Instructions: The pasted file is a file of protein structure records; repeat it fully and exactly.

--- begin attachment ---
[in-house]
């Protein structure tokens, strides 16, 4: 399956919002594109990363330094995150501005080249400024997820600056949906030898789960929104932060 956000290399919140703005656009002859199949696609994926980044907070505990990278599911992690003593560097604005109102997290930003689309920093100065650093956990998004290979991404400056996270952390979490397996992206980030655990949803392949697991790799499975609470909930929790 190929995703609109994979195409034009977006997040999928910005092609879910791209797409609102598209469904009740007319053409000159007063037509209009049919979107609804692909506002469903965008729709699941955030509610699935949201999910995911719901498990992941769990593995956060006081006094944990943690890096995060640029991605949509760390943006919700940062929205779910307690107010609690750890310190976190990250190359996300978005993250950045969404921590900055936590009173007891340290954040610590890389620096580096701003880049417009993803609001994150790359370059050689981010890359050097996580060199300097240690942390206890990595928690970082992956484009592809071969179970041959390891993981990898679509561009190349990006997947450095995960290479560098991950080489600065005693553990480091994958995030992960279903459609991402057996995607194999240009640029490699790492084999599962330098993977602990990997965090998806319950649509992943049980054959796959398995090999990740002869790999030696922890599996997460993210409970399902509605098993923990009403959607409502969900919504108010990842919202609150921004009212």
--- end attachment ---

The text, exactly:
[in-house]
């Protein structure tokens, strides 16, 4: 399956919002594109990363330094995150501005080249400024997820600056949906030898789960929104932060 956000290399919140703005656009002859199949696609994926980044907070505990990278599911992690003593560097604005109102997290930003689309920093100065650093956990998004290979991404400056996270952390979490397996992206980030655990949803392949697991790799499975609470909930929790 190929995703609109994979195409034009977006997040999928910005092609879910791209797409609102598209469904009740007319053409000159007063037509209009049919979107609804692909506002469903965008729709699941955030509610699935949201999910995911719901498990992941769990593995956060006081006094944990943690890096995060640029991605949509760390943006919700940062929205779910307690107010609690750890310190976190990250190359996300978005993250950045969404921590900055936590009173007891340290954040610590890389620096580096701003880049417009993803609001994150790359370059050689981010890359050097996580060199300097240690942390206890990595928690970082992956484009592809071969179970041959390891993981990898679509561009190349990006997947450095995960290479560098991950080489600065005693553990480091994958995030992960279903459609991402057996995607194999240009640029490699790492084999599962330098993977602990990997965090998806319950649509992943049980054959796959398995090999990740002869790999030696922890599996997460993210409970399902509605098993923990009403959607409502969900919504108010990842919202609150921004009212």